True suspense back in Nolans’ new taleGuiltlessly entertaining, brain-twisting, creepy, weird suspense is much too rare these days. Once the theaters and airwaves were full of films and anthology programs delivering on promises issued by the likes of Alfred Hitchcock, Orson Welles and Rod Serling of a journey to a land of both shadow and substance, or the awe and mystery which reaches from the inner mind to the outer limits, or to deliver escape from the four walls of the workaday world.
But today it seems the genre has been suffocated by predictable slasher flicks, each more soaked in blood and vivisected organs than the last. For every “Sixth Sense,” there are dozens of Saws and Final Destinations ― films that replace real suspense with wanton slaughter.
But there is hope, in the form of Christopher and Jonathon Nolan and their new tale of rivalry, love, revenge, magic, illusion and mystery, “The Prestige.” Like the best episodes of the radio dramas “Suspense” or “Escape,” “The Prestige” is a melodramatic thrill with a simple moral: in this case, that obsession can be deadly ― read that out loud in an ominous baritone announcer voice for the full effect. Though not exactly emotionally deep and pretty much meaningless, it’s also completely engrossing and guaranteed to keep you in ... suspense!
Of course, this isn’t the first time Christopher Nolan and his brother and co-writer Jonathon have held us in their thrall. Their 2000 film “Memento” was an economical and constantly stimulating thriller. That film famously used two-pronged reverse storytelling to express the feeling of its protagonist, who lacked a short-term memory, its black-and-white flashbacks and backwards color scenes coming together like two sides of a parabola until the entire picture was revealed.
Like “Memento,” “The Prestige” also begins at the end ― with the death of stage magician Robert Angier (Hugh Jackman), seemingly at the hands of his lifetime rival Alfred Borden (Christian Bale). The film then weaves in and out of various flashbacks, telling the brutal story of the death of Angier’s wife and his quest for vengeance against Borden, who eventually finds the family happiness that Angier was denied. When Borden reveals his spectacular “transported man” trick, Angier flies to the ends of the Earth to beat it, eventually putting his hope in science over illusion.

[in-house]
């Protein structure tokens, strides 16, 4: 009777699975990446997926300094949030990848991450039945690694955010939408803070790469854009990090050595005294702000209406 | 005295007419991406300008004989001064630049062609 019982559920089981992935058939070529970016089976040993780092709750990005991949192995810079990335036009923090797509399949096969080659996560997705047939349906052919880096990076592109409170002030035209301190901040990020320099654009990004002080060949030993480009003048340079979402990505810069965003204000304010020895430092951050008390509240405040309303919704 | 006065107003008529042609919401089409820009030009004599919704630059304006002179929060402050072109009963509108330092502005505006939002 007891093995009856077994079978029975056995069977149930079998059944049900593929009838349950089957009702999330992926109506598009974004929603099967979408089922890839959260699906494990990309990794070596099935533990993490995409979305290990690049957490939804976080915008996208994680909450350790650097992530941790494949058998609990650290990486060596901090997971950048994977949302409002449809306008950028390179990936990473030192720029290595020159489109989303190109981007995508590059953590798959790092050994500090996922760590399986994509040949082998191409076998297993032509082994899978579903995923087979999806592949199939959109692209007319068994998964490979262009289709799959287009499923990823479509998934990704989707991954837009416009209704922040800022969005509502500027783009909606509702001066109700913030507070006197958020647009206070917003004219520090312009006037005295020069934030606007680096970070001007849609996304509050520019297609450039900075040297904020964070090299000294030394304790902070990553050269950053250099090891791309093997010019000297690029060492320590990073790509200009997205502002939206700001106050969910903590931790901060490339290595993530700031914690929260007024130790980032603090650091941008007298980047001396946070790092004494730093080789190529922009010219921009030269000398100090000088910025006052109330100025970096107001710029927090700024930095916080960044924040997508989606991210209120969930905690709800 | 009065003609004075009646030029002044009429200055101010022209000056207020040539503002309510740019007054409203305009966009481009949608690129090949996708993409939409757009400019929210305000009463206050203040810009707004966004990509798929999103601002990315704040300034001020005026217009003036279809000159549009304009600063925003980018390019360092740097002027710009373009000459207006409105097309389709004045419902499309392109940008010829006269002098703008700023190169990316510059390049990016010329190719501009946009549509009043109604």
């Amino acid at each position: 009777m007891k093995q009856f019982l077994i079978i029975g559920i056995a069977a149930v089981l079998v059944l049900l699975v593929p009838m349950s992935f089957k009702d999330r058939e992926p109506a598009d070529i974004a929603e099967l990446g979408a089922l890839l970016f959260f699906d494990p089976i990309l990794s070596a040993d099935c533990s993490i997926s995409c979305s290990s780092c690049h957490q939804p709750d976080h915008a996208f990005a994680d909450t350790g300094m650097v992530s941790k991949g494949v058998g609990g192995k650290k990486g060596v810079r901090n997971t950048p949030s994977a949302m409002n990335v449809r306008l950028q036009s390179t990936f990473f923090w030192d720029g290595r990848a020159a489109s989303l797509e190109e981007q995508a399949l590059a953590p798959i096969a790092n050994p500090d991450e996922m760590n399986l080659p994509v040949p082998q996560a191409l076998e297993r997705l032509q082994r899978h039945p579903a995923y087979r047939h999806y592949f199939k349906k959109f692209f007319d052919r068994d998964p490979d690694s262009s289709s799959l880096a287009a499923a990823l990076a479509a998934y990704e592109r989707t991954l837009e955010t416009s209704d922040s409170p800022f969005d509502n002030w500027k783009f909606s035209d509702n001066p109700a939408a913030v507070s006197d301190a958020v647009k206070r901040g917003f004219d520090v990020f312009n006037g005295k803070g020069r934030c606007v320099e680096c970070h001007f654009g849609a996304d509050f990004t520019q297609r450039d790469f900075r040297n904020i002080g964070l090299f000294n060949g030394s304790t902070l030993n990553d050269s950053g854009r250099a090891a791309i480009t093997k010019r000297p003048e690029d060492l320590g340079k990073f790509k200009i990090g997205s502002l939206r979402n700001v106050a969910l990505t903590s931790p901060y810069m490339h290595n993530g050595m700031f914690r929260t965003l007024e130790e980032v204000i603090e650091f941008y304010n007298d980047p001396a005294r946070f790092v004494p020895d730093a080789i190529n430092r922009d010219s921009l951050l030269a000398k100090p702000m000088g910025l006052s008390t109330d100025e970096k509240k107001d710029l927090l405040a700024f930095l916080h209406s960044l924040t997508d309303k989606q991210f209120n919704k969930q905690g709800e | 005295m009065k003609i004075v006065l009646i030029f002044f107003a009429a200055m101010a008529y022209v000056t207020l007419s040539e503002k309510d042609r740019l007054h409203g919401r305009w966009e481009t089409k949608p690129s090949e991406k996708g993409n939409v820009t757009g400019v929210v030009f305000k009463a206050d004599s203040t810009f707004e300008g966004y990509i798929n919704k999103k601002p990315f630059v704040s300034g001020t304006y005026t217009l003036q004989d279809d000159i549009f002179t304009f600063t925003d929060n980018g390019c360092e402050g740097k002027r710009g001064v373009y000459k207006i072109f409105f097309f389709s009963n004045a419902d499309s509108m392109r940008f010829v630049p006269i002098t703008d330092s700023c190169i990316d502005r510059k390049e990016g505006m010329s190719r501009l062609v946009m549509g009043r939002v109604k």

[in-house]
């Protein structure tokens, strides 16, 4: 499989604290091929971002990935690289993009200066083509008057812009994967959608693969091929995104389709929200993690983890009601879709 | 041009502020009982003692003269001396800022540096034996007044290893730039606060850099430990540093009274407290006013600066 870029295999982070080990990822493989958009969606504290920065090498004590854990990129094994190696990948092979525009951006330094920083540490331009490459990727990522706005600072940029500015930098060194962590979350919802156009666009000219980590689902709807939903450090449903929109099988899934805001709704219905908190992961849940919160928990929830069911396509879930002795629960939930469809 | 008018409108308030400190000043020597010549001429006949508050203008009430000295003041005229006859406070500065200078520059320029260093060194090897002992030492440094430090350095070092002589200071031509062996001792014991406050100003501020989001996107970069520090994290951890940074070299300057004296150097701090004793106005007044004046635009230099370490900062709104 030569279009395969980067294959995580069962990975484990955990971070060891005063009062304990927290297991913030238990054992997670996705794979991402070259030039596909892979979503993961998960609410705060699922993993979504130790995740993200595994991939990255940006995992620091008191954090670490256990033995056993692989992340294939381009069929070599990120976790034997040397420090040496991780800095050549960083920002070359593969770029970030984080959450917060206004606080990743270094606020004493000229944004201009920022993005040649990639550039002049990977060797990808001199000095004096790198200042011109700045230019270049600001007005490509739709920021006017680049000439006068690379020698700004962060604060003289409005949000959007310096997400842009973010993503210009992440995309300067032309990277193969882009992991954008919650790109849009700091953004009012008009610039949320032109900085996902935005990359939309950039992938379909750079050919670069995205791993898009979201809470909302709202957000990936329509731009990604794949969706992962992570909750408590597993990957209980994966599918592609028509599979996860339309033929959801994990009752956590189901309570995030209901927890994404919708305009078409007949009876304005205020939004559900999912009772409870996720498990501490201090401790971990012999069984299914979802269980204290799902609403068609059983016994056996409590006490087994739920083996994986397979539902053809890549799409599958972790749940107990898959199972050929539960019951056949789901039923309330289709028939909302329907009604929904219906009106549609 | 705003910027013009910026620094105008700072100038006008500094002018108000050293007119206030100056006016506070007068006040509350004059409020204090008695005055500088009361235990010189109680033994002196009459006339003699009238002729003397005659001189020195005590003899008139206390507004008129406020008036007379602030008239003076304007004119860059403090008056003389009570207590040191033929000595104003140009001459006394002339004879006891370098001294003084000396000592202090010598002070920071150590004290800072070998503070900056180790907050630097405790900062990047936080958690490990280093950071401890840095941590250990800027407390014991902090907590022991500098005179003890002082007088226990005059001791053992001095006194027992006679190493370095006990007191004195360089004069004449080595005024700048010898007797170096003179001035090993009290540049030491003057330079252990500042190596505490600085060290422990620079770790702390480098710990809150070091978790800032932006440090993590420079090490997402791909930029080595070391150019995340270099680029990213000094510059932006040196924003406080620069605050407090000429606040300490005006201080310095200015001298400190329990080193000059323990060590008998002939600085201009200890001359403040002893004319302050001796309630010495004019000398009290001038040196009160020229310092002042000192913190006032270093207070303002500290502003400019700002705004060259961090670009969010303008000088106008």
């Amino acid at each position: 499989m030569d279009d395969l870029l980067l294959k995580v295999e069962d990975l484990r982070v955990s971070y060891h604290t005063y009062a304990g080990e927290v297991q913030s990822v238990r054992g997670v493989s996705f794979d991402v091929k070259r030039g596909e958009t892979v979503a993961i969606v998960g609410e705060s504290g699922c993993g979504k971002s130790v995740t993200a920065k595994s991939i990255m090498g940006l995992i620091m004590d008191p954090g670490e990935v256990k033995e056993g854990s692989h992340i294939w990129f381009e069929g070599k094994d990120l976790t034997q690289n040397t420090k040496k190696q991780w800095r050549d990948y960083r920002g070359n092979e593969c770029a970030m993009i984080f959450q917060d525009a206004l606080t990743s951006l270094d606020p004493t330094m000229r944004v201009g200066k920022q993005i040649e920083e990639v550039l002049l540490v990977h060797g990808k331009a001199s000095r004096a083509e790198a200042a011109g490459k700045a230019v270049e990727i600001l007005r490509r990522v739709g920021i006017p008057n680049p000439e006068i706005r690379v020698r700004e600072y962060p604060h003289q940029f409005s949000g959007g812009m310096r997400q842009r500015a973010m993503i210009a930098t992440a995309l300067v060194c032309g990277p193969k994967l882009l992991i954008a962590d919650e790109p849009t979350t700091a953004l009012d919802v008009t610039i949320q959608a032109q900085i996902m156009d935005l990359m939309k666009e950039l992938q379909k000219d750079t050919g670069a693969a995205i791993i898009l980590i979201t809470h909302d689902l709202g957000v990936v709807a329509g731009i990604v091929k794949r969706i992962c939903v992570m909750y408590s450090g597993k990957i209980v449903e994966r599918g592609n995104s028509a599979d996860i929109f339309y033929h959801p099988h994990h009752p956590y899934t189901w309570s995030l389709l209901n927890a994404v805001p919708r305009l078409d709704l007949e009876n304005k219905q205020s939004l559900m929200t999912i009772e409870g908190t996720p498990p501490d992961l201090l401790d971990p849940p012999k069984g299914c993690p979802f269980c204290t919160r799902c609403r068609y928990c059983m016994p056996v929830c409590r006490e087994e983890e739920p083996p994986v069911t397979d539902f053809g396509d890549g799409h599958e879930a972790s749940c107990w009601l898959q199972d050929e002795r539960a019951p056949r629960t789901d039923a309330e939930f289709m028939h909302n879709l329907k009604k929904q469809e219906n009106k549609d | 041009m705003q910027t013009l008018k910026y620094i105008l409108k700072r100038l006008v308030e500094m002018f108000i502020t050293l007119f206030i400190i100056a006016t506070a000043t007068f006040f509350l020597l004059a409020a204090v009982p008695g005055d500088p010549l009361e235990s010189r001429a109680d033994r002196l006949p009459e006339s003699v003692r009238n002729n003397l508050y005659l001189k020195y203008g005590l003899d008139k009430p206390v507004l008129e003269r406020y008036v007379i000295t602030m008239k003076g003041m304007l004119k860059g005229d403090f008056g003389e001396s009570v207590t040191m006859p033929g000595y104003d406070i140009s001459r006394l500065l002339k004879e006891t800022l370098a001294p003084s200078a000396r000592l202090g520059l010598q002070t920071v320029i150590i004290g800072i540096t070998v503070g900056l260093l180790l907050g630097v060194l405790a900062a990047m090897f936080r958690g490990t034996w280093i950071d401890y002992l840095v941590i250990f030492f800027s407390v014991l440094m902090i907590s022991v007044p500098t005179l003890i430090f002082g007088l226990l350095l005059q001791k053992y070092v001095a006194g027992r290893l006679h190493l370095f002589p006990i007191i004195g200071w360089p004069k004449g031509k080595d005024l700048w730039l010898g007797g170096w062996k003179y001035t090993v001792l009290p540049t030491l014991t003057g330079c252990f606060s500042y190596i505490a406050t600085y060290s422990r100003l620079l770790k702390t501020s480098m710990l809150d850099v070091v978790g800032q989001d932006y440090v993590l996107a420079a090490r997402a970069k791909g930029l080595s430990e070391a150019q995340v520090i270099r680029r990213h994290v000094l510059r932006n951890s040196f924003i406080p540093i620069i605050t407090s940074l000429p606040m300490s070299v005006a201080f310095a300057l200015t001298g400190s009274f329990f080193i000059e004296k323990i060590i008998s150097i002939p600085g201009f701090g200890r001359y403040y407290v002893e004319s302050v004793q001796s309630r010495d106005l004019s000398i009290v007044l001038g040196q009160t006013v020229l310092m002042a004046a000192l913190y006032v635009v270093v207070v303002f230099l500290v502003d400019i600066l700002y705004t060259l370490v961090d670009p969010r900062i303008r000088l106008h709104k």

Just as in “Memento,” the narrative of “Prestige” reflects its characters. The Nolans tell us outright, often through the no-nonsense backstage magician stage manager Cutter (Michael Caine), that their narrators will lie. Sometimes they even explain exactly how. Yet when the story’s relentless trickery begins to unfold it’s still stunningly easy to fall for it ― and when the last act comes to a close, and the curtain falls, the ultimate solution is as macabre and surprising and creepy as you might hope, and every last piece fits together shiveringly perfectly.
This single film, of course, isn’t sufficient to hail the rebirth of the halcyon days of suspense ― but that’s all the more reason to savor the show while you can. The film’s tagline is, “Are you watching closely?” But they need hardly have asked. It’s impossible to look away.
Suspense / English
by Ben Applegate
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